© Genica Athanasiou wearing Gabrielle Chanel's costume for ANTIGONE by Jean Cocteau in 1922 - photo by Man Ray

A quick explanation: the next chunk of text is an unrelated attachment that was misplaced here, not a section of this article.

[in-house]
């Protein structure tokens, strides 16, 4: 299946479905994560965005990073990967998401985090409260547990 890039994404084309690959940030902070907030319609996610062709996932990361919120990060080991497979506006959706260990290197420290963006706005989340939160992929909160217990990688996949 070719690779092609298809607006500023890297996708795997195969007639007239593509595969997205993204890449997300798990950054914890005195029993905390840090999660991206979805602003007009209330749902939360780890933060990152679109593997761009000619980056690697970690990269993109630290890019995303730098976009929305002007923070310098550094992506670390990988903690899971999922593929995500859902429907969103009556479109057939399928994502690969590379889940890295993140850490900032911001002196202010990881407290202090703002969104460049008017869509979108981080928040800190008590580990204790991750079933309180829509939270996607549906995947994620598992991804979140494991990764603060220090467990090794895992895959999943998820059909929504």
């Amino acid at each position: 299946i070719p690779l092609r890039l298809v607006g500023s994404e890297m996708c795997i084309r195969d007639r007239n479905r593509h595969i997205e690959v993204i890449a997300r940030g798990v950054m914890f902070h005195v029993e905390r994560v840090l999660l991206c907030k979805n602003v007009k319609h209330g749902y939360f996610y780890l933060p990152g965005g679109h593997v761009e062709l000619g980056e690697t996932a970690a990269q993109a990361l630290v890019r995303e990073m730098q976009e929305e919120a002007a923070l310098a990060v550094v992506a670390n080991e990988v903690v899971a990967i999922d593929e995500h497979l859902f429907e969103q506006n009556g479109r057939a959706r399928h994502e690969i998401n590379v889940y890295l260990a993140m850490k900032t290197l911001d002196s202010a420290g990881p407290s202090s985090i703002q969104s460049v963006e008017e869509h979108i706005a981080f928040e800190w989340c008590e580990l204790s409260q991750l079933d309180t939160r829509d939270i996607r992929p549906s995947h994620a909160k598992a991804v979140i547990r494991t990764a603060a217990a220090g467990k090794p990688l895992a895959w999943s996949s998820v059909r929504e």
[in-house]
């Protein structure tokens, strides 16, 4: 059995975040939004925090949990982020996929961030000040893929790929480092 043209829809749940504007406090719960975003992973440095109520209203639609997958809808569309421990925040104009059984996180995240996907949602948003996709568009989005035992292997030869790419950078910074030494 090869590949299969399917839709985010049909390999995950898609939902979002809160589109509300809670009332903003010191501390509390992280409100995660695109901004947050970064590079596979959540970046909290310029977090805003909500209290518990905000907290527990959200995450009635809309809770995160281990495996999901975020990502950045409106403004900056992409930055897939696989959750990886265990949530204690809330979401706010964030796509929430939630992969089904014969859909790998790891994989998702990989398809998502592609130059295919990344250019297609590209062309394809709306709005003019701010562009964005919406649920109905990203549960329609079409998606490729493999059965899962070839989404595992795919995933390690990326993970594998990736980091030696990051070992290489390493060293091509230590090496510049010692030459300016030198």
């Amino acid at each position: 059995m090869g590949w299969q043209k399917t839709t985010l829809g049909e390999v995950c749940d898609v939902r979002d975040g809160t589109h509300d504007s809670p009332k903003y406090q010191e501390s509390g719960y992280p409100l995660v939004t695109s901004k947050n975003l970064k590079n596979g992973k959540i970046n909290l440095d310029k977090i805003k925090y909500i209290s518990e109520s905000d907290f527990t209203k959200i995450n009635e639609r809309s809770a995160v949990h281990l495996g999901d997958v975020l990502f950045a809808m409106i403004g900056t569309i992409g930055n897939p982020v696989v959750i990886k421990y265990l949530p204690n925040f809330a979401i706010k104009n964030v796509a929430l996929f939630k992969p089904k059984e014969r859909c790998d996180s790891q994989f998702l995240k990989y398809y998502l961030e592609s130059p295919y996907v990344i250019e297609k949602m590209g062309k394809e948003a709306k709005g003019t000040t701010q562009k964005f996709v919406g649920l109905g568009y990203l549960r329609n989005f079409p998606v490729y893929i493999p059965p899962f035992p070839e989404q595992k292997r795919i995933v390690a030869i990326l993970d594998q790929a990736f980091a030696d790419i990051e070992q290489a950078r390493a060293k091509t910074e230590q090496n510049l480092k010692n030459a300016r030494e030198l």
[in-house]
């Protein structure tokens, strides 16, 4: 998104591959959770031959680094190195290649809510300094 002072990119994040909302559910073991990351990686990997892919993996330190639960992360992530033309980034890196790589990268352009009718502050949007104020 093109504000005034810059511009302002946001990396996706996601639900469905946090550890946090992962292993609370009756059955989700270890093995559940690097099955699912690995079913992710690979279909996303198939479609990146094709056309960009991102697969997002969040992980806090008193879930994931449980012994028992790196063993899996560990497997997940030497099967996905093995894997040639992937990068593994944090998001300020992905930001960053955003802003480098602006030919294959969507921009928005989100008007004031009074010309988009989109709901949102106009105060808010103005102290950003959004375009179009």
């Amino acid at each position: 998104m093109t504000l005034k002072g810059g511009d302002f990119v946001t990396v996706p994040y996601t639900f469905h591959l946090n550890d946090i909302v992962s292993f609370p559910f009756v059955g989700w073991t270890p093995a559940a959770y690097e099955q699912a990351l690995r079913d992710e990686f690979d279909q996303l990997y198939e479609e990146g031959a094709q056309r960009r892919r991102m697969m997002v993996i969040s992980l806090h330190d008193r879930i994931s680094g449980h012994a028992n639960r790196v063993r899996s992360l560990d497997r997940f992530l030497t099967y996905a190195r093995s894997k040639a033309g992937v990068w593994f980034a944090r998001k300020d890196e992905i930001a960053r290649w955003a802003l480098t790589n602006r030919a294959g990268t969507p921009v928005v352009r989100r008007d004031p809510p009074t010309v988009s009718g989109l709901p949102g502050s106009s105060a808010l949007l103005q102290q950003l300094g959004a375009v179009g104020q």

Choosing an outfit always means deciding what character to play, just like an actor dresses in character for a role on stage. The analogy extends to conjuring up new looks in sketches and drawings. It was thus hardly surprising that in the early 1920s, Jean Cocteau should turn to Gabrielle Chanel, the woman he held to be "the finest dressmaker of the day". He asked her to design costumes for three tragedies, Antigone, Orpheus, and Oedipus Rex, based on rough sketches. Harking back to Greek mythology offered a way to breathe fresh relevance into universal themes such as war, marriage, the power of language, and metamorphosis. Alongside the actors, Cocteau worked with avant-garde artists, with Picasso providing set designs and Honegger the music for Antigone.